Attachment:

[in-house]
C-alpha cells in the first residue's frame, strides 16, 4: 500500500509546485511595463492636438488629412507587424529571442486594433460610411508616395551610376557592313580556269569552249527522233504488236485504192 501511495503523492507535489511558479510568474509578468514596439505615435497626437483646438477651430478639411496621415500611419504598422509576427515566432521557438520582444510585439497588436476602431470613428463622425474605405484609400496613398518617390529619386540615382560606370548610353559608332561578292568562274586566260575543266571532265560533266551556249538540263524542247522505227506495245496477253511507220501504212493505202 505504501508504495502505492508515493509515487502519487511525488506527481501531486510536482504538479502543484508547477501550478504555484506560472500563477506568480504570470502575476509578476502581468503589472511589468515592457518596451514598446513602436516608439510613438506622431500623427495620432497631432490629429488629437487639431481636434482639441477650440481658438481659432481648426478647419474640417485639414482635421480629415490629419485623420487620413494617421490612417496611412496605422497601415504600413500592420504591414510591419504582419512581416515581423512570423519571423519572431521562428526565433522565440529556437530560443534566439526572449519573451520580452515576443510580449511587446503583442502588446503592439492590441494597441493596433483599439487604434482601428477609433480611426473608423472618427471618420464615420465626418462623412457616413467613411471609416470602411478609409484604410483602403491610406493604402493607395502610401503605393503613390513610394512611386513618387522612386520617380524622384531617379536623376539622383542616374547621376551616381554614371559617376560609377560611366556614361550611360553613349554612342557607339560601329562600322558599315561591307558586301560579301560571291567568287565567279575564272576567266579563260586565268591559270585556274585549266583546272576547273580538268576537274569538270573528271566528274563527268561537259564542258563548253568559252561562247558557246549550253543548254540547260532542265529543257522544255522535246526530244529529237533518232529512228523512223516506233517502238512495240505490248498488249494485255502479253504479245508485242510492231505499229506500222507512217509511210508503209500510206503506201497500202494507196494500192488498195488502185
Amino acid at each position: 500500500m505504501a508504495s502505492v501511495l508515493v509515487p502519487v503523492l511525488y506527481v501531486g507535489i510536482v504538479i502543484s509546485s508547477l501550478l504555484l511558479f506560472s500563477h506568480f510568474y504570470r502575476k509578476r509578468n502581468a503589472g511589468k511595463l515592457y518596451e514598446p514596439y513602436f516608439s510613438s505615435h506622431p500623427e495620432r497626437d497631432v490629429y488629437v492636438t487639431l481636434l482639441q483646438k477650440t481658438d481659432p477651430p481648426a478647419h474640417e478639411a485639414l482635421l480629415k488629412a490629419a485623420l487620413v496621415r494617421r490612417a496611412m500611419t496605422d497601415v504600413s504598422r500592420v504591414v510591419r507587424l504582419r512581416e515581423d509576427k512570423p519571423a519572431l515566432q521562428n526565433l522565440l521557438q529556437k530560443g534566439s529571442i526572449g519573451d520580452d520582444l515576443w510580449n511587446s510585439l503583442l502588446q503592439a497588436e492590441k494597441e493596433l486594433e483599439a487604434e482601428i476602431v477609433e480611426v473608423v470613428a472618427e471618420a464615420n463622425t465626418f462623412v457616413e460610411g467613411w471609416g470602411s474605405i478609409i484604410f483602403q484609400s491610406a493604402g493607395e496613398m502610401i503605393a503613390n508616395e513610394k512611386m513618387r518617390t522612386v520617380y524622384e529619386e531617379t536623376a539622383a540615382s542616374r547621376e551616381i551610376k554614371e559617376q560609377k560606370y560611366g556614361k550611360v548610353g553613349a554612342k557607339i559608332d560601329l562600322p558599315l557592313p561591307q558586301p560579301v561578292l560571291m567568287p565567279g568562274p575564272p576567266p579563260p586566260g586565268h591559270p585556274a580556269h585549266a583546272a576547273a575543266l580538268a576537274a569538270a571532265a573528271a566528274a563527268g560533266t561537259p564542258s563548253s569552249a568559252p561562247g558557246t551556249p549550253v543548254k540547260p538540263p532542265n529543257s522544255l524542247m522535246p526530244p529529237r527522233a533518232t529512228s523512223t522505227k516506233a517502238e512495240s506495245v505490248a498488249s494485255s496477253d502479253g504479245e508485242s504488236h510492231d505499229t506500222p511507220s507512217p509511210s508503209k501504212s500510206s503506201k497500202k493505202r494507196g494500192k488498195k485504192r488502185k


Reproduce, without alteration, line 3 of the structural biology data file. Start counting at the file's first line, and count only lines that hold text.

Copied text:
Amino acid at each position: 500500500m505504501a508504495s502505492v501511495l508515493v509515487p502519487v503523492l511525488y506527481v501531486g507535489i510536482v504538479i502543484s509546485s508547477l501550478l504555484l511558479f506560472s500563477h506568480f510568474y504570470r502575476k509578476r509578468n502581468a503589472g511589468k511595463l515592457y518596451e514598446p514596439y513602436f516608439s510613438s505615435h506622431p500623427e495620432r497626437d497631432v490629429y488629437v492636438t487639431l481636434l482639441q483646438k477650440t481658438d481659432p477651430p481648426a478647419h474640417e478639411a485639414l482635421l480629415k488629412a490629419a485623420l487620413v496621415r494617421r490612417a496611412m500611419t496605422d497601415v504600413s504598422r500592420v504591414v510591419r507587424l504582419r512581416e515581423d509576427k512570423p519571423a519572431l515566432q521562428n526565433l522565440l521557438q529556437k530560443g534566439s529571442i526572449g519573451d520580452d520582444l515576443w510580449n511587446s510585439l503583442l502588446q503592439a497588436e492590441k494597441e493596433l486594433e483599439a487604434e482601428i476602431v477609433e480611426v473608423v470613428a472618427e471618420a464615420n463622425t465626418f462623412v457616413e460610411g467613411w471609416g470602411s474605405i478609409i484604410f483602403q484609400s491610406a493604402g493607395e496613398m502610401i503605393a503613390n508616395e513610394k512611386m513618387r518617390t522612386v520617380y524622384e529619386e531617379t536623376a539622383a540615382s542616374r547621376e551616381i551610376k554614371e559617376q560609377k560606370y560611366g556614361k550611360v548610353g553613349a554612342k557607339i559608332d560601329l562600322p558599315l557592313p561591307q558586301p560579301v561578292l560571291m567568287p565567279g568562274p575564272p576567266p579563260p586566260g586565268h591559270p585556274a580556269h585549266a583546272a576547273a575543266l580538268a576537274a569538270a571532265a573528271a566528274a563527268g560533266t561537259p564542258s563548253s569552249a568559252p561562247g558557246t551556249p549550253v543548254k540547260p538540263p532542265n529543257s522544255l524542247m522535246p526530244p529529237r527522233a533518232t529512228s523512223t522505227k516506233a517502238e512495240s506495245v505490248a498488249s494485255s496477253d502479253g504479245e508485242s504488236h510492231d505499229t506500222p511507220s507512217p509511210s508503209k501504212s500510206s503506201k497500202k493505202r494507196g494500192k488498195k485504192r488502185k